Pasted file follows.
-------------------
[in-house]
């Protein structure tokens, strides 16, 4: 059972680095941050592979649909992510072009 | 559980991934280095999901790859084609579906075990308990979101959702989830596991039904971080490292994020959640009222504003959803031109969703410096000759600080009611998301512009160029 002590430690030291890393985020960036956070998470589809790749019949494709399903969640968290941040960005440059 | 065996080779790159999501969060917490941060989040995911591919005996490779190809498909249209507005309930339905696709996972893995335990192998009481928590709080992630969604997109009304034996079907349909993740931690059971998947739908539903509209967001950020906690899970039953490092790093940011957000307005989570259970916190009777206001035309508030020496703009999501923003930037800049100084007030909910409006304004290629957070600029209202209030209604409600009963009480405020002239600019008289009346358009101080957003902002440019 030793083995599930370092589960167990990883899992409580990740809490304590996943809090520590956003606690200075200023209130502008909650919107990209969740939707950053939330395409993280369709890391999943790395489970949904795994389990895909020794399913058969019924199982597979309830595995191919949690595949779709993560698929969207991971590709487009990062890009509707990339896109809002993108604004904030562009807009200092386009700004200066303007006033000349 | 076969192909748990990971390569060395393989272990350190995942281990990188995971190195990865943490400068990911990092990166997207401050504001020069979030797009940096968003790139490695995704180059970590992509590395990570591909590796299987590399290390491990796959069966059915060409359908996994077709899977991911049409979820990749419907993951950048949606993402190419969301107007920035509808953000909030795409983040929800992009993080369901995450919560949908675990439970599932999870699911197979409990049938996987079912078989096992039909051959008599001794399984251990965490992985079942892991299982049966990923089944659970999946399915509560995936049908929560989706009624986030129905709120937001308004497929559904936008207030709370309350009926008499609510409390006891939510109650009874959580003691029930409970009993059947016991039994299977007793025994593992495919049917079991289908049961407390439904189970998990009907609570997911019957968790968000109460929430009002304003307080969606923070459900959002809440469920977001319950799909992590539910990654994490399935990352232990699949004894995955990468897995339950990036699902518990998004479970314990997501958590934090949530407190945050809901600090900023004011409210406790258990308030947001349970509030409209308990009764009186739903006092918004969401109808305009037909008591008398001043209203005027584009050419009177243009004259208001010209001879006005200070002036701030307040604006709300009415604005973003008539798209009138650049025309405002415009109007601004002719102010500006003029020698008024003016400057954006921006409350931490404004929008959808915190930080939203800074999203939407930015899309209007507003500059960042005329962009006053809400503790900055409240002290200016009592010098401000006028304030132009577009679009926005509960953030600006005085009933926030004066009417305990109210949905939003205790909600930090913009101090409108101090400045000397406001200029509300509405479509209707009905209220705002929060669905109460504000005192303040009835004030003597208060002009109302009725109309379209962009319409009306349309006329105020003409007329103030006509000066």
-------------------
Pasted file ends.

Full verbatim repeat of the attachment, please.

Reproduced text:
[in-house]
């Protein structure tokens, strides 16, 4: 059972680095941050592979649909992510072009 | 559980991934280095999901790859084609579906075990308990979101959702989830596991039904971080490292994020959640009222504003959803031109969703410096000759600080009611998301512009160029 002590430690030291890393985020960036956070998470589809790749019949494709399903969640968290941040960005440059 | 065996080779790159999501969060917490941060989040995911591919005996490779190809498909249209507005309930339905696709996972893995335990192998009481928590709080992630969604997109009304034996079907349909993740931690059971998947739908539903509209967001950020906690899970039953490092790093940011957000307005989570259970916190009777206001035309508030020496703009999501923003930037800049100084007030909910409006304004290629957070600029209202209030209604409600009963009480405020002239600019008289009346358009101080957003902002440019 030793083995599930370092589960167990990883899992409580990740809490304590996943809090520590956003606690200075200023209130502008909650919107990209969740939707950053939330395409993280369709890391999943790395489970949904795994389990895909020794399913058969019924199982597979309830595995191919949690595949779709993560698929969207991971590709487009990062890009509707990339896109809002993108604004904030562009807009200092386009700004200066303007006033000349 | 076969192909748990990971390569060395393989272990350190995942281990990188995971190195990865943490400068990911990092990166997207401050504001020069979030797009940096968003790139490695995704180059970590992509590395990570591909590796299987590399290390491990796959069966059915060409359908996994077709899977991911049409979820990749419907993951950048949606993402190419969301107007920035509808953000909030795409983040929800992009993080369901995450919560949908675990439970599932999870699911197979409990049938996987079912078989096992039909051959008599001794399984251990965490992985079942892991299982049966990923089944659970999946399915509560995936049908929560989706009624986030129905709120937001308004497929559904936008207030709370309350009926008499609510409390006891939510109650009874959580003691029930409970009993059947016991039994299977007793025994593992495919049917079991289908049961407390439904189970998990009907609570997911019957968790968000109460929430009002304003307080969606923070459900959002809440469920977001319950799909992590539910990654994490399935990352232990699949004894995955990468897995339950990036699902518990998004479970314990997501958590934090949530407190945050809901600090900023004011409210406790258990308030947001349970509030409209308990009764009186739903006092918004969401109808305009037909008591008398001043209203005027584009050419009177243009004259208001010209001879006005200070002036701030307040604006709300009415604005973003008539798209009138650049025309405002415009109007601004002719102010500006003029020698008024003016400057954006921006409350931490404004929008959808915190930080939203800074999203939407930015899309209007507003500059960042005329962009006053809400503790900055409240002290200016009592010098401000006028304030132009577009679009926005509960953030600006005085009933926030004066009417305990109210949905939003205790909600930090913009101090409108101090400045000397406001200029509300509405479509209707009905209220705002929060669905109460504000005192303040009835004030003597208060002009109302009725109309379209962009319409009306349309006329105020003409007329103030006509000066």